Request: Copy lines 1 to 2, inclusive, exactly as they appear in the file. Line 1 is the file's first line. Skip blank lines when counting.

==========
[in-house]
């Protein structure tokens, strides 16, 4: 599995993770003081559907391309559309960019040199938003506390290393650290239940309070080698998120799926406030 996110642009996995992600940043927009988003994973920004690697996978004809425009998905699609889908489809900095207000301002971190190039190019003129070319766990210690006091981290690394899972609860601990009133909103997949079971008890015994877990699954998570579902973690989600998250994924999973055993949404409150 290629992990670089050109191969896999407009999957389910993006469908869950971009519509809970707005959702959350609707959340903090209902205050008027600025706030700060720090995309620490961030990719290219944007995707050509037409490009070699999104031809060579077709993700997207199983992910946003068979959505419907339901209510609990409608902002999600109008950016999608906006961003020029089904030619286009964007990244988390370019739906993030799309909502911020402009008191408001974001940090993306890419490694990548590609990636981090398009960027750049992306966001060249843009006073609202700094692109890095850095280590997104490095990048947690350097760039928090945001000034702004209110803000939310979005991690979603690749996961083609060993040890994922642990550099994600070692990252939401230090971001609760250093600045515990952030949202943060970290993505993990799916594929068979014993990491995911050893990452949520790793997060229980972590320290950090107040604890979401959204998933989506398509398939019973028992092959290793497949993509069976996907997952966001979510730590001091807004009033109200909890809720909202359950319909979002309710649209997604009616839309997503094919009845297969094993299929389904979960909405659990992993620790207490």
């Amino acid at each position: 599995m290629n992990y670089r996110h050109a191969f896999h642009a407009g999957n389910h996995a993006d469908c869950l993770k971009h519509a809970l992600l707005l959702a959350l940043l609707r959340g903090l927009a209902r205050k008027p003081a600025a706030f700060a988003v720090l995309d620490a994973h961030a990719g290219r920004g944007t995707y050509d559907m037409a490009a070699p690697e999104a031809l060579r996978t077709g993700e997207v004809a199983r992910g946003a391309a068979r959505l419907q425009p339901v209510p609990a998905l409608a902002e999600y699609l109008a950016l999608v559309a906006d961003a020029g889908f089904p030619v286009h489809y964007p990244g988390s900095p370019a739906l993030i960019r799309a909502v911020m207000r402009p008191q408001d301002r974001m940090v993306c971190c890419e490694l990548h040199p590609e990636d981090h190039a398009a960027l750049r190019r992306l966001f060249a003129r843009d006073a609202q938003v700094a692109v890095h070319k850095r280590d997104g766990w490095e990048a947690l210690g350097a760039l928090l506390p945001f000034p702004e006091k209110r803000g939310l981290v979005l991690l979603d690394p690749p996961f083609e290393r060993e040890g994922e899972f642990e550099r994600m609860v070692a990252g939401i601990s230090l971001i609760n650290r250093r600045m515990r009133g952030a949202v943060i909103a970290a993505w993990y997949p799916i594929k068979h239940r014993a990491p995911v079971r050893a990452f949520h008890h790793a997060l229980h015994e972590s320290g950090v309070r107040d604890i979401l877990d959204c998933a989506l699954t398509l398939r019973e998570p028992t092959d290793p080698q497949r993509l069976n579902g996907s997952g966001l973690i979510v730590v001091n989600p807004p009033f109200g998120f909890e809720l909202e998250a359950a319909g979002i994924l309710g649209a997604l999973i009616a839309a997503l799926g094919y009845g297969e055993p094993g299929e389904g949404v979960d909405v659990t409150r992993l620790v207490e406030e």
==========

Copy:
[in-house]
């Protein structure tokens, strides 16, 4: 599995993770003081559907391309559309960019040199938003506390290393650290239940309070080698998120799926406030 996110642009996995992600940043927009988003994973920004690697996978004809425009998905699609889908489809900095207000301002971190190039190019003129070319766990210690006091981290690394899972609860601990009133909103997949079971008890015994877990699954998570579902973690989600998250994924999973055993949404409150 290629992990670089050109191969896999407009999957389910993006469908869950971009519509809970707005959702959350609707959340903090209902205050008027600025706030700060720090995309620490961030990719290219944007995707050509037409490009070699999104031809060579077709993700997207199983992910946003068979959505419907339901209510609990409608902002999600109008950016999608906006961003020029089904030619286009964007990244988390370019739906993030799309909502911020402009008191408001974001940090993306890419490694990548590609990636981090398009960027750049992306966001060249843009006073609202700094692109890095850095280590997104490095990048947690350097760039928090945001000034702004209110803000939310979005991690979603690749996961083609060993040890994922642990550099994600070692990252939401230090971001609760250093600045515990952030949202943060970290993505993990799916594929068979014993990491995911050893990452949520790793997060229980972590320290950090107040604890979401959204998933989506398509398939019973028992092959290793497949993509069976996907997952966001979510730590001091807004009033109200909890809720909202359950319909979002309710649209997604009616839309997503094919009845297969094993299929389904979960909405659990992993620790207490």